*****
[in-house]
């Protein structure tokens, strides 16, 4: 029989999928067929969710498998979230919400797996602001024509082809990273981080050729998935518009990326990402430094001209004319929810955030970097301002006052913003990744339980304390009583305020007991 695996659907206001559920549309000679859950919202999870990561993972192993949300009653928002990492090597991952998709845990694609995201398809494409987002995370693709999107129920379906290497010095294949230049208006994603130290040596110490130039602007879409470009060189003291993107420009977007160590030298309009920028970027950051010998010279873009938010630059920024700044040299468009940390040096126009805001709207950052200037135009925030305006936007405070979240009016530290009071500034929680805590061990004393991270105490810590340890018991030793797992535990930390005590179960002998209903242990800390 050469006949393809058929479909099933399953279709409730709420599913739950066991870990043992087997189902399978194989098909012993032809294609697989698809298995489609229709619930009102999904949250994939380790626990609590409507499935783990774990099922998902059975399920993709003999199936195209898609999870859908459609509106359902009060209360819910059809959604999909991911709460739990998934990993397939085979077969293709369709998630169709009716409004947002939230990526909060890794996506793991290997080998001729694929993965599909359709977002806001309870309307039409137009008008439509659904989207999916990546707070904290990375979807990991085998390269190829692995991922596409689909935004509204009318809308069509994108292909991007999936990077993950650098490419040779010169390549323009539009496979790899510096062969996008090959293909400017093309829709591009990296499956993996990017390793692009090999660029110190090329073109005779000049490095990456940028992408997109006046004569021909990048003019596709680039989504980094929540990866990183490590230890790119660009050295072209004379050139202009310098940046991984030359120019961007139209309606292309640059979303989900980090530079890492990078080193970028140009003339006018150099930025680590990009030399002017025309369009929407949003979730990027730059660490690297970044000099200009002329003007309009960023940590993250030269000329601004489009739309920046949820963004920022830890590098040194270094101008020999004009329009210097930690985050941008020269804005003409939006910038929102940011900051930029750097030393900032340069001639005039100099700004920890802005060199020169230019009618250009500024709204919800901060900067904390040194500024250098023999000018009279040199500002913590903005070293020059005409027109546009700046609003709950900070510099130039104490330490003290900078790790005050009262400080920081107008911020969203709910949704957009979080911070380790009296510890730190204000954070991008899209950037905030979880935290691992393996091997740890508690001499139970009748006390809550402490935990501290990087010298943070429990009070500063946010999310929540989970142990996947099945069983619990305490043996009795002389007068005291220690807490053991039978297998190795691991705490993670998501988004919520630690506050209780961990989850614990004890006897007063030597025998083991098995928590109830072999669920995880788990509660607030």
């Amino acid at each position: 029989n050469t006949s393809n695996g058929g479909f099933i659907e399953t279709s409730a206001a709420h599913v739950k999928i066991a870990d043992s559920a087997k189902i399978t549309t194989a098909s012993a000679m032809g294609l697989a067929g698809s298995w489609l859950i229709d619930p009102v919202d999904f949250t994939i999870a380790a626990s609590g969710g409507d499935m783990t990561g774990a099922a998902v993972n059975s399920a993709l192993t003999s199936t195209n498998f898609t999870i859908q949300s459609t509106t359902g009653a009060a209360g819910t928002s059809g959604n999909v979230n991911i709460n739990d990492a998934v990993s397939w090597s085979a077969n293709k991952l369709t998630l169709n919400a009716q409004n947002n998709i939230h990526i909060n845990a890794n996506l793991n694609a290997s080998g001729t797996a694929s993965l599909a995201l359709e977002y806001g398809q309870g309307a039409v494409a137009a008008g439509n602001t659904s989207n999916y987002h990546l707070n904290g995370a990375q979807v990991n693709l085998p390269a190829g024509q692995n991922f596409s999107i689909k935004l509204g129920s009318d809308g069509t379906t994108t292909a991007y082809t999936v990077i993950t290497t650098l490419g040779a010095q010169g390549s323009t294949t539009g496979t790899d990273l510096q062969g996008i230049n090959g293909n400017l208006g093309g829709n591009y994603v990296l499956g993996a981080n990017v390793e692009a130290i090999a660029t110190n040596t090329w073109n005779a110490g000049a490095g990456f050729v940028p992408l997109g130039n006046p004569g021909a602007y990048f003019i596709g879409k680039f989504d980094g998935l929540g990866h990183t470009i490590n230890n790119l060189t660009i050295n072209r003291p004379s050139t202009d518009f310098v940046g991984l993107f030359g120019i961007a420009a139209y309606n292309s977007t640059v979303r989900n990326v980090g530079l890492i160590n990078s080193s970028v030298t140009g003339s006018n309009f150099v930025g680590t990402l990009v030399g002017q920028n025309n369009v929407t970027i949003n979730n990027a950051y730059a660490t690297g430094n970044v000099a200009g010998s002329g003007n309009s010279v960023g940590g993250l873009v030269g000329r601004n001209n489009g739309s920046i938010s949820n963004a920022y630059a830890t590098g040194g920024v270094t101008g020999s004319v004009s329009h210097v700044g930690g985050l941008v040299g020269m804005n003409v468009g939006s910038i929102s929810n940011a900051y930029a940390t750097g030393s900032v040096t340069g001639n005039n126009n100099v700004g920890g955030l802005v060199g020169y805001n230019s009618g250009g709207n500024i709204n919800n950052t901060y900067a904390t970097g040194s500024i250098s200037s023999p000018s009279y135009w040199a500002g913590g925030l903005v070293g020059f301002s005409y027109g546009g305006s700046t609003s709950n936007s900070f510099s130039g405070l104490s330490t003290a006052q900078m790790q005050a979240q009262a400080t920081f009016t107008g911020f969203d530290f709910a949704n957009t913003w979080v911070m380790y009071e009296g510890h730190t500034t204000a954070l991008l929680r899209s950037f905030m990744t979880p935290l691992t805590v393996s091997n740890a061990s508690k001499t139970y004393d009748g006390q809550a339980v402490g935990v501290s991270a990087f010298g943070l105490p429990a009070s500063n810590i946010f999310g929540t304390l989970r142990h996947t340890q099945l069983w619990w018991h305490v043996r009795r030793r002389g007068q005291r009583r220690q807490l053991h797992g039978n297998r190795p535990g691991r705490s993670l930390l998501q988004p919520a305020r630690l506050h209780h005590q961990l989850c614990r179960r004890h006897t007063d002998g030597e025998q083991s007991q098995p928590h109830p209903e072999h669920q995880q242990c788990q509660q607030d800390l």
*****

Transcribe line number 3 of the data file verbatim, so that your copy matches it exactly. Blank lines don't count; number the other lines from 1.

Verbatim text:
């Amino acid at each position: 029989n050469t006949s393809n695996g058929g479909f099933i659907e399953t279709s409730a206001a709420h599913v739950k999928i066991a870990d043992s559920a087997k189902i399978t549309t194989a098909s012993a000679m032809g294609l697989a067929g698809s298995w489609l859950i229709d619930p009102v919202d999904f949250t994939i999870a380790a626990s609590g969710g409507d499935m783990t990561g774990a099922a998902v993972n059975s399920a993709l192993t003999s199936t195209n498998f898609t999870i859908q949300s459609t509106t359902g009653a009060a209360g819910t928002s059809g959604n999909v979230n991911i709460n739990d990492a998934v990993s397939w090597s085979a077969n293709k991952l369709t998630l169709n919400a009716q409004n947002n998709i939230h990526i909060n845990a890794n996506l793991n694609a290997s080998g001729t797996a694929s993965l599909a995201l359709e977002y806001g398809q309870g309307a039409v494409a137009a008008g439509n602001t659904s989207n999916y987002h990546l707070n904290g995370a990375q979807v990991n693709l085998p390269a190829g024509q692995n991922f596409s999107i689909k935004l509204g129920s009318d809308g069509t379906t994108t292909a991007y082809t999936v990077i993950t290497t650098l490419g040779a010095q010169g390549s323009t294949t539009g496979t790899d990273l510096q062969g996008i230049n090959g293909n400017l208006g093309g829709n591009y994603v990296l499956g993996a981080n990017v390793e692009a130290i090999a660029t110190n040596t090329w073109n005779a110490g000049a490095g990456f050729v940028p992408l997109g130039n006046p004569g021909a602007y990048f003019i596709g879409k680039f989504d980094g998935l929540g990866h990183t470009i490590n230890n790119l060189t660009i050295n072209r003291p004379s050139t202009d518009f310098v940046g991984l993107f030359g120019i961007a420009a139209y309606n292309s977007t640059v979303r989900n990326v980090g530079l890492i160590n990078s080193s970028v030298t140009g003339s006018n309009f150099v930025g680590t990402l990009v030399g002017q920028n025309n369009v929407t970027i949003n979730n990027a950051y730059a660490t690297g430094n970044v000099a200009g010998s002329g003007n309009s010279v960023g940590g993250l873009v030269g000329r601004n001209n489009g739309s920046i938010s949820n963004a920022y630059a830890t590098g040194g920024v270094t101008g020999s004319v004009s329009h210097v700044g930690g985050l941008v040299g020269m804005n003409v468009g939006s910038i929102s929810n940011a900051y930029a940390t750097g030393s900032v040096t340069g001639n005039n126009n100099v700004g920890g955030l802005v060199g020169y805001n230019s009618g250009g709207n500024i709204n919800n950052t901060y900067a904390t970097g040194s500024i250098s200037s023999p000018s009279y135009w040199a500002g913590g925030l903005v070293g020059f301002s005409y027109g546009g305006s700046t609003s709950n936007s900070f510099s130039g405070l104490s330490t003290a006052q900078m790790q005050a979240q009262a400080t920081f009016t107008g911020f969203d530290f709910a949704n957009t913003w979080v911070m380790y009071e009296g510890h730190t500034t204000a954070l991008l929680r899209s950037f905030m990744t979880p935290l691992t805590v393996s091997n740890a061990s508690k001499t139970y004393d009748g006390q809550a339980v402490g935990v501290s991270a990087f010298g943070l105490p429990a009070s500063n810590i946010f999310g929540t304390l989970r142990h996947t340890q099945l069983w619990w018991h305490v043996r009795r030793r002389g007068q005291r009583r220690q807490l053991h797992g039978n297998r190795p535990g691991r705490s993670l930390l998501q988004p919520a305020r630690l506050h209780h005590q961990l989850c614990r179960r004890h006897t007063d002998g030597e025998q083991s007991q098995p928590h109830p209903e072999h669920q995880q242990c788990q509660q607030d800390l």